|June 19th, 1999||by Zero|
DEVELOPER: LK AVALON
PUBLISHER: Project Two Interactive
MINIMUM SYSTEM REQUIREMENTS:
- P 75
- 16MB RAM
- 4X CD-ROM
- SVGA 1MB RAM Video card
- 180MB free hard disk space
- Windows 95
MY RECOMMENDED SYSTEM:
- P 90
- Windows 9x or Microsoft MS-DOS 6.0
- 32MB RAM
- 16X CD-ROM
- SVGA 1MB RAM Video card
- 180MB free hard disk space
- Windows 95
- PII 266
- 64MB RAM
- Diamond Stealth G460 video card (I740 chipset)
- 36X CD-ROM drive
- Creative AWE 64 value edition
SIMILAR TO: Myst, Riven, The Seventh Guest, The Eleventh Hour and lot's of others
I've gotten an interesting respone from LkAvalon. Here is it:
First of all, thanks for the very good review. Here is a bunch of comments regarding your Reah review.
1. Size of actor footage.
I checked the size of footage and you seemed to be quite right (I expected you numbers to be incorrect) - there are 4'6" minutes of actor footage on average on each CD disc but the length varies much from disc to disc.
9'49" 3'07" 3'44" 1'53" 7'30" 2'34" outro
Only actor footage has been made with Adobe Premiere 4.2, the rest of AVI files has been created with proprietary compression utility.
The render time was ranged from 7 to 40 minutes per frame on Pentium Pro class machine - I wish there was the hardware capable of rendering something similar at 1 fps :-)
The compression has been significantly lowered on DVD ROM version which has almost doubled the data rate. The results are much better (visit www.reah.com to see the comparisons) yet the compression artifact are still visible, especially on actor footage - we have reached the limits of Cinepak codec.
I don't know why you couldn't replace music WAV files with your own - the game should play any WAV files with the same filenames.
The DVD version uses MPEG Audio Layer 3 compressed WAV files which are at full CD quality (44.1 kHz, 16-bits) and are slightly longer and there's the additional track. The CDROM version for North American markets uses the same music the DVD version does.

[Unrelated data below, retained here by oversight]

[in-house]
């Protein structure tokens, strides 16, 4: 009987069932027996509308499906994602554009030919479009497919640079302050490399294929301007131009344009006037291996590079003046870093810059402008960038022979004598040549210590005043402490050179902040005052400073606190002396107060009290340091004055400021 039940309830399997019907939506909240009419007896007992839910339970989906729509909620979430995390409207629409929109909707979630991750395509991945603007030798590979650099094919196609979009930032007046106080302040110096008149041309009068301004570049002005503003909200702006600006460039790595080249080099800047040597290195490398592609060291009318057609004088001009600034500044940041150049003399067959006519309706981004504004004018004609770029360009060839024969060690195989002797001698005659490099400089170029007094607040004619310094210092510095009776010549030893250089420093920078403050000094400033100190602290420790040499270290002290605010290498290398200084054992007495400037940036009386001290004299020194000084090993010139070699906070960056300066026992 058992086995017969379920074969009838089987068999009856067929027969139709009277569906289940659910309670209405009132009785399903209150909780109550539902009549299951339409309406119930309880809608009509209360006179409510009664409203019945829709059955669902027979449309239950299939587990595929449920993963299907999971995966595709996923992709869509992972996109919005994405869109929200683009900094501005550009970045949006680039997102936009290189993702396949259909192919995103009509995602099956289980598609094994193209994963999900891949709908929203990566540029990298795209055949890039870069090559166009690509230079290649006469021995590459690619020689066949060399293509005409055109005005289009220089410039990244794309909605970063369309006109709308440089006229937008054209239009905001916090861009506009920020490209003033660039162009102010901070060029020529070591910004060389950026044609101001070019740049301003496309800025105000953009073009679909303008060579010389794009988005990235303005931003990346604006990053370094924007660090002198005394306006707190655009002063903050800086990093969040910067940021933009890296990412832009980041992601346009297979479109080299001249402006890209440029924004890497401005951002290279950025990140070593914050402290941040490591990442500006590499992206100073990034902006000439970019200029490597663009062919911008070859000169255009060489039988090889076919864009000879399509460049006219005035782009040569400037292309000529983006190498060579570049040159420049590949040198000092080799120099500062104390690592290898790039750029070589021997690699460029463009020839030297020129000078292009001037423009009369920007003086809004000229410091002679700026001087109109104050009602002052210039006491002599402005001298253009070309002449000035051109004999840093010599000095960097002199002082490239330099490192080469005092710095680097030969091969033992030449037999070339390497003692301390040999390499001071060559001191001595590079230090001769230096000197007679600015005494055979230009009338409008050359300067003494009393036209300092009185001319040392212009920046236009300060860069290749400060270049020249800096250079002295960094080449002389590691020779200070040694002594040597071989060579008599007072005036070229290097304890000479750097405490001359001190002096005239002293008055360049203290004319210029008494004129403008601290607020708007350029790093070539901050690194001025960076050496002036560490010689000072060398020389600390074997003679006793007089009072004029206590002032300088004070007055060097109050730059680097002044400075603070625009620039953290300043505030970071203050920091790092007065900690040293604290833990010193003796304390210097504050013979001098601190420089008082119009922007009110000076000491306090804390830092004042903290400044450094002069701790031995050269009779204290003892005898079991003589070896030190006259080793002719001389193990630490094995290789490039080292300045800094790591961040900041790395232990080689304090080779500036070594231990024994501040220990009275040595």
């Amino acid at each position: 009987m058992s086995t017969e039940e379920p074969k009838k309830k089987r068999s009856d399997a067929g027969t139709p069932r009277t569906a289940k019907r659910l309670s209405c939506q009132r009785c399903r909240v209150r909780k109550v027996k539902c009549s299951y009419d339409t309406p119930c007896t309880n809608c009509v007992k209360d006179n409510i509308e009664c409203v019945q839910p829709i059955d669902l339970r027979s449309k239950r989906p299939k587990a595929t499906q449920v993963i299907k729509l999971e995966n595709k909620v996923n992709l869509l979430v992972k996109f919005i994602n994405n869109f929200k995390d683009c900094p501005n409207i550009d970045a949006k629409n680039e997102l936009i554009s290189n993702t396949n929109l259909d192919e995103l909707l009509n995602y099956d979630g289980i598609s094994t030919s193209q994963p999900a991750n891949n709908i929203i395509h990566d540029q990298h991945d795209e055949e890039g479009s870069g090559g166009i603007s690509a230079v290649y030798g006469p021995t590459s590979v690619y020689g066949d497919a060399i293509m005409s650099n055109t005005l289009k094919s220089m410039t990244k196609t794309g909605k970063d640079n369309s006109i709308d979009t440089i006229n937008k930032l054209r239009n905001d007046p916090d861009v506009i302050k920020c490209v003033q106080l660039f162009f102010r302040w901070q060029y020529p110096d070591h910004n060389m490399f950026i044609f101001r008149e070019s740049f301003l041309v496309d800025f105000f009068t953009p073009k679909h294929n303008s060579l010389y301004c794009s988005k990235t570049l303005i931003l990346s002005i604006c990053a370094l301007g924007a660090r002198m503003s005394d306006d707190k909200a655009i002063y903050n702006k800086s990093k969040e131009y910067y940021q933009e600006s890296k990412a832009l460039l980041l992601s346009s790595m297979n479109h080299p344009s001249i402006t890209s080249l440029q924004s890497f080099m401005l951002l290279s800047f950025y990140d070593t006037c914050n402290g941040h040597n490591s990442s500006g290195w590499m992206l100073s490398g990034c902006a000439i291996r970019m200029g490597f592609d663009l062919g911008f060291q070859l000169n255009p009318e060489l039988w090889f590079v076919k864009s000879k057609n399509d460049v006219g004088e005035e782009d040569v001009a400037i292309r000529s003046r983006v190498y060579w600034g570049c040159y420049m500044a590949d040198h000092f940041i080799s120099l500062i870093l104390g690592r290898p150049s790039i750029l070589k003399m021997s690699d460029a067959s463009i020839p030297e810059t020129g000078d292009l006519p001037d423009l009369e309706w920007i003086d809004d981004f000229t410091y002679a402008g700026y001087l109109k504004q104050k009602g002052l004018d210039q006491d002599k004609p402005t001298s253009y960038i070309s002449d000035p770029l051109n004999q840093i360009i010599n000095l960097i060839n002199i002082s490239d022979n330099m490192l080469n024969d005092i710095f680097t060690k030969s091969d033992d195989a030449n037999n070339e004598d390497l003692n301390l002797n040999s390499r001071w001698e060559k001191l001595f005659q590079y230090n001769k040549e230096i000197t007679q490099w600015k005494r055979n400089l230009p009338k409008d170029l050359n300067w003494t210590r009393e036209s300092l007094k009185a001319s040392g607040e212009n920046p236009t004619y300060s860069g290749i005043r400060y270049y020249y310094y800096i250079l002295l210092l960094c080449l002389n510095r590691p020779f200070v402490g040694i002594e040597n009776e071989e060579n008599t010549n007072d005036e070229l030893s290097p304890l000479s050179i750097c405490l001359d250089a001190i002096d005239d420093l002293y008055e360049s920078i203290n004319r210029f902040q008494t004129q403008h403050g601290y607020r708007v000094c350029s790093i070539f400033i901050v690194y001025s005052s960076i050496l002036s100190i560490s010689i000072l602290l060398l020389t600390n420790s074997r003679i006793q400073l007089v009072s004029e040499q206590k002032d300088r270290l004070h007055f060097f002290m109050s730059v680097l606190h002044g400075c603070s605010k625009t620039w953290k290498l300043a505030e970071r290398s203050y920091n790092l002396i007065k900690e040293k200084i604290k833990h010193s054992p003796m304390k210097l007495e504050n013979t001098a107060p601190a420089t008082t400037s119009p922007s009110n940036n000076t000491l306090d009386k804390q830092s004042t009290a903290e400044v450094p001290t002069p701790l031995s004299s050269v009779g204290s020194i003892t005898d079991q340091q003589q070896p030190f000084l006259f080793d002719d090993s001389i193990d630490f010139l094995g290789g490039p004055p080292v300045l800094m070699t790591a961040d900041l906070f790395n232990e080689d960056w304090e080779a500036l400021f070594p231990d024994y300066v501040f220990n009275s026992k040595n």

Voice overs (or rather voice dubbing) is not perfectly synchronized because the actors were acting in Polish and they were later dubbed into English. We put a lot of efforts to achieve a decent lip-synch but obviously it wasn't possible in all cases.
The first game in this category was The Seventh Guest. This game was described as an interactive movie. The biggest complaint about this sort of games is that they are all movies and no gameplay. This game packs a huge 6 CD's. This ensures that the audio and graphics are of a very high quality. Now let's find out if it offers gameplay.
The installation copies all the music files to your hard disk. The are wav's recorded at 22 kHz, 16 bit stereo. There are 7 different tracks, ranging from a mysterious dark music, to music that's so light it makes you float. Unfortunately you can't replace them. I tried to replace them with my favorite wav's but the game crashed.
The movies are stored in AVI format. To be precise they are 608*348 in 24-bit color at 25 Frames/Sec. The are Cinepak Codec compressed to 475 KB/Sec. The audio of the movies is PCM 22 kHz 16 bit Mono. This data rate means that there are only 22 minutes of video on a CD. Since the walking of the character is done in full motion video you can except to get around 4 minutes of actor footage on a CD. Side note: The game was made with the help of Adobe Premiere 4.2.
The video's are in English. There are subtitles in 6 different languages. This is a great way to learn another language. When you start the first CD you get an intro that lasts for about 2.15 minutes. The voice-over is good but could be better, sometimes it just sounds to boring. The intro tells us about a reporter that is entering another dimension where he gets stuck....simply facing the unknown.
It all sounds very dark, but this game isn't that dark, maybe the ending is a little psychological intimidating, but overall this game isn't anything like a horror game. That was to be excepted since the game is rated for all game players. That doesn't mean the 18 ones among us can't like this game, hell no, I love it.